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Pension withdrawals rose 10% in last quarter of 2020

written by Bella Palmer
hmrc

HMRC has confirmed over £42bn has been flexibly withdrawn from pensions since the freedoms were introduced

360,000 people withdrew £2.4bn in flexible payments from their pensions in Q4 2020, according to the latest figures of HMRC.

This is a 10% increase in the number of individuals withdrawing compared to Q4 2019 and a 6% in the value of withdrawals.

The number of withdrawals is also 4% higher than in Q3 2020, a change in behaviour that could be attributed to Covid-19.

The average amount withdrawn per individual throughout September, October and December 2020 was £6,600, falling by 3% from £6,800 during the same months in 2019.

In total, HMRC has confirmed over £42bn has been flexibly withdrawn from pensions since the freedoms were introduced.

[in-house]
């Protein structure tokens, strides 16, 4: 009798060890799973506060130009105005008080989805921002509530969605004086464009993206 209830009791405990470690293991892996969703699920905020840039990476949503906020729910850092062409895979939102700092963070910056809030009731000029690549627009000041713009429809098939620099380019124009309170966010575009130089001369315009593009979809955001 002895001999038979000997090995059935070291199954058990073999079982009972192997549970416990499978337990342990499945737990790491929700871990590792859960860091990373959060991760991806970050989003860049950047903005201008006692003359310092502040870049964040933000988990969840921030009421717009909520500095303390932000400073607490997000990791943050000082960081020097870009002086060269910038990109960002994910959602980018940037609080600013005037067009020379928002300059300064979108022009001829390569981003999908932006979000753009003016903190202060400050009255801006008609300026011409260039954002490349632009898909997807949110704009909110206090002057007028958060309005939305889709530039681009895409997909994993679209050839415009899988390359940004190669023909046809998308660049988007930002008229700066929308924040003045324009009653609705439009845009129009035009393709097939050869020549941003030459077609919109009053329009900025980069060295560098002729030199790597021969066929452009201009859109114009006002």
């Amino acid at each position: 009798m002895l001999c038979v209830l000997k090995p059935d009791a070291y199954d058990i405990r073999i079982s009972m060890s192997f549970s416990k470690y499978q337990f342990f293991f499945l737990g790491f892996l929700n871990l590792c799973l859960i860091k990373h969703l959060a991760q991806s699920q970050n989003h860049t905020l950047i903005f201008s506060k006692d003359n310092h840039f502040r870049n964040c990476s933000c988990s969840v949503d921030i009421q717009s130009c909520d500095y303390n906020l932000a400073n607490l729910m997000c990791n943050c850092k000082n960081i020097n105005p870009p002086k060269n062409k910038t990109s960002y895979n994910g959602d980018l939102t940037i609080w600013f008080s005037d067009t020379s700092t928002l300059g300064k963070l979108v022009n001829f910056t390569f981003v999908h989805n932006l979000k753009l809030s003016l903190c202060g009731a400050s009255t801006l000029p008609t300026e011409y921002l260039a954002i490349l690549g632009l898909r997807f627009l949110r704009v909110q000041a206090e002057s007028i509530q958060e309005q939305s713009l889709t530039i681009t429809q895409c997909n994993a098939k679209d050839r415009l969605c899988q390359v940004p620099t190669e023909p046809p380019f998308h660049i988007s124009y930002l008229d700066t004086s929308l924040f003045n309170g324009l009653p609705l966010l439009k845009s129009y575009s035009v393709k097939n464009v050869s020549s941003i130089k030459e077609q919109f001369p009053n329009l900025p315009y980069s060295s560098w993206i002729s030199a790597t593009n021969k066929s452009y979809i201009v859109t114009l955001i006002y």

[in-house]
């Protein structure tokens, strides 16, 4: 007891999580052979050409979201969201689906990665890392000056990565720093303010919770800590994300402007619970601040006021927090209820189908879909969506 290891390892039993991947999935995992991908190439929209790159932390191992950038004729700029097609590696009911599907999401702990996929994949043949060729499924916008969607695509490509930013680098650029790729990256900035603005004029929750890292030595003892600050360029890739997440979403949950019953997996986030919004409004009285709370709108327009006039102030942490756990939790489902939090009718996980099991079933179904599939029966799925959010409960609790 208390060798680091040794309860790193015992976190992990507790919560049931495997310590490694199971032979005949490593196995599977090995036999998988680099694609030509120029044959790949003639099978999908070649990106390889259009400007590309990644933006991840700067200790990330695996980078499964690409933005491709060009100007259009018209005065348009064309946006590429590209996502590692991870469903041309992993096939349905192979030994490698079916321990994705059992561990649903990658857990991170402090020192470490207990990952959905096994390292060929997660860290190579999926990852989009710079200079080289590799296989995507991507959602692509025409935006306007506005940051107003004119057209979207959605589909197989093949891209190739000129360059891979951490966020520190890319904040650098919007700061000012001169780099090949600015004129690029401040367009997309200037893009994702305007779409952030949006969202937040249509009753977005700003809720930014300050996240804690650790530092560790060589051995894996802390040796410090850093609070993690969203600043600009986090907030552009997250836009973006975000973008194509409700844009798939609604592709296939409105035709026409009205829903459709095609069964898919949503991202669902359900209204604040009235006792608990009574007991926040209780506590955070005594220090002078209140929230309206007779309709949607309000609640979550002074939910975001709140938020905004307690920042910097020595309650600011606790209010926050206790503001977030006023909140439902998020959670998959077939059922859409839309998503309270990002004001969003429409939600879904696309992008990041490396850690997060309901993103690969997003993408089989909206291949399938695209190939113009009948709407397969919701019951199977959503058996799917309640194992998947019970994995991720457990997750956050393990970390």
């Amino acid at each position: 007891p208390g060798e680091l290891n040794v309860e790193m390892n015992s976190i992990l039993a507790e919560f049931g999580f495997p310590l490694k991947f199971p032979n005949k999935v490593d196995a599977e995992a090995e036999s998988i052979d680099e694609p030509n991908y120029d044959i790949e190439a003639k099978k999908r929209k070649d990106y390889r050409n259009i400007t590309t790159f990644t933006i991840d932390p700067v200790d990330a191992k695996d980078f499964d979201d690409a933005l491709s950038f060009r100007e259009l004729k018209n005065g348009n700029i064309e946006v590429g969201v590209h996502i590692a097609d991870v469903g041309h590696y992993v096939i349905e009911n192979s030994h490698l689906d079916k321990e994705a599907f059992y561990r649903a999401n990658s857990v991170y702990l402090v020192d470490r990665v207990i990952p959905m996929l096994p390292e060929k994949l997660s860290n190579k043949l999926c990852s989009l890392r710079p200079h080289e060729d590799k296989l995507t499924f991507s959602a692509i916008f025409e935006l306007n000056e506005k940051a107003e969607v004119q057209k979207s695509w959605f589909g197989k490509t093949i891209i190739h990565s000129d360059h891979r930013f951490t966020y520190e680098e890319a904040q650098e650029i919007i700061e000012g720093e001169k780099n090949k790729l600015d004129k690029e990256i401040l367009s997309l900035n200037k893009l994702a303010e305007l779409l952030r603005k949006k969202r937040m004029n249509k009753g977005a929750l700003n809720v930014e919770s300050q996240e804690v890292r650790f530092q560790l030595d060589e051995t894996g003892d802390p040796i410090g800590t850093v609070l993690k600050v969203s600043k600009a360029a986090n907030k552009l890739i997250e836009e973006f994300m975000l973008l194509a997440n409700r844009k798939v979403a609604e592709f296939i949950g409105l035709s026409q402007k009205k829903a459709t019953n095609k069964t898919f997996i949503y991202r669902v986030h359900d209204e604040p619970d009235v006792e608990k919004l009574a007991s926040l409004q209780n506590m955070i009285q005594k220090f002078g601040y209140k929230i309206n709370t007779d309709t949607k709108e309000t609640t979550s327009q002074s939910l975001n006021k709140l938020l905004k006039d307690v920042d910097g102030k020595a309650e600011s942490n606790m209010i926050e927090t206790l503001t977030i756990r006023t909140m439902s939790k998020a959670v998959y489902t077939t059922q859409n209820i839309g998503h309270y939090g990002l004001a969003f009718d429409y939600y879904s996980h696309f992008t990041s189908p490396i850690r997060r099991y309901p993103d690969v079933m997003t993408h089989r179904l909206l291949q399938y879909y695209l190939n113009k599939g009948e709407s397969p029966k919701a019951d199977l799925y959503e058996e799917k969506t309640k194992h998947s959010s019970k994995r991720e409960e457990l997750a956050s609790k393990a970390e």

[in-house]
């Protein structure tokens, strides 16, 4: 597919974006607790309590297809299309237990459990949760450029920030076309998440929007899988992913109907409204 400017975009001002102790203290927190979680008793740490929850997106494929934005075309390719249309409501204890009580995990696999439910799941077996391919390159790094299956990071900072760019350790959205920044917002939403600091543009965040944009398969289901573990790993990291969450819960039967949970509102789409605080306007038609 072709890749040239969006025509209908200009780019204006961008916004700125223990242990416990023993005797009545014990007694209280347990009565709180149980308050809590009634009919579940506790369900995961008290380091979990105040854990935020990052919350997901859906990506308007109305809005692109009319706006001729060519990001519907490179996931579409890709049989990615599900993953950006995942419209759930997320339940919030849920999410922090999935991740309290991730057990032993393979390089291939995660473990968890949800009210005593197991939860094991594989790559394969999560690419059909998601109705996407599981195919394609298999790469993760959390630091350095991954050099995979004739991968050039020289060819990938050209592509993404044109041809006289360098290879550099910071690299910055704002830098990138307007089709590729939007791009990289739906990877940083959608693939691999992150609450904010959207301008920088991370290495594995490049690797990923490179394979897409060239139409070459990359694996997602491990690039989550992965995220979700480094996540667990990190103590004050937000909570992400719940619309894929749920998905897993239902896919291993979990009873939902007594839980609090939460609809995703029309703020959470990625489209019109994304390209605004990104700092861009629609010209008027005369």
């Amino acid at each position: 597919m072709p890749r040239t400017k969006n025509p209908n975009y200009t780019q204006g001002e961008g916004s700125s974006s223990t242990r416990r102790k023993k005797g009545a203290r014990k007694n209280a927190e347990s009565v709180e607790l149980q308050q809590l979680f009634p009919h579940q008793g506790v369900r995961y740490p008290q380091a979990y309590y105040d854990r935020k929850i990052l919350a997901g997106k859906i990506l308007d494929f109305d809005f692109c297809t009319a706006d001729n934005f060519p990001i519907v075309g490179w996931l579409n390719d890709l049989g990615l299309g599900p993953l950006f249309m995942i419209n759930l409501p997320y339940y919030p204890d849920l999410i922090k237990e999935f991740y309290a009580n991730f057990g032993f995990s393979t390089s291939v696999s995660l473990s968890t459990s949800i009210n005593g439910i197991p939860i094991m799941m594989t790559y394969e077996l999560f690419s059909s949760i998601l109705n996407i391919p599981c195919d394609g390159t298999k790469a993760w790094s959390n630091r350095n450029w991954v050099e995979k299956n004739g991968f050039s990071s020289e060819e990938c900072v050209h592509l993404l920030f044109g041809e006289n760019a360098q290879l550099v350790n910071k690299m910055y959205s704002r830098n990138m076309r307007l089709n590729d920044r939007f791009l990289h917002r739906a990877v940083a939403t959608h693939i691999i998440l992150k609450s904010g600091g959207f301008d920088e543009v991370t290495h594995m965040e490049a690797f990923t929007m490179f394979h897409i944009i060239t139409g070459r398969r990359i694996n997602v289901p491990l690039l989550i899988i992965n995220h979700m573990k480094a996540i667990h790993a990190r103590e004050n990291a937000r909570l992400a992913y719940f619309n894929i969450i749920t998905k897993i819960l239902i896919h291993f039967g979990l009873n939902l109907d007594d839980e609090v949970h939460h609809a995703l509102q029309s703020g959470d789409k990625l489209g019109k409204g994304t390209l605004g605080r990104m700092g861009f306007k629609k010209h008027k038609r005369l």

Andrew Tully, technical director at Canada Life, commented: We are now seeing a gradual continuing upwards trend in both the number of individuals opting to withdraw money from their pension savings, and the amount they are choosing to take. This growth towards the end of the year could well be down to pent-up demand from the first half of the year when most of the country was in various states of lockdown.

We have now seen more than £40 billion withdrawn from pension savings since the inception of pension freedoms in 2015. A huge sum of money to be withdrawn in a five year period. This continued growth in the number of individuals accessing their pensions implies that we are seeing more and more working people look to their pension pot to manage their expenses or cover unexpected costs, he said.

Mark Futcher, head of DC at Barnett Waddingham, added: It looks like more people are dipping into their pension pots, and is it any wonder, when the economy is under extreme pressure and more people are losing their jobs or part of their income to a furlough scheme, therefore needing extra cash to survive or support loved ones. When times are hard, it’s natural that people lean toward their savings and, generally, that’s what it’s there for: emergency support.

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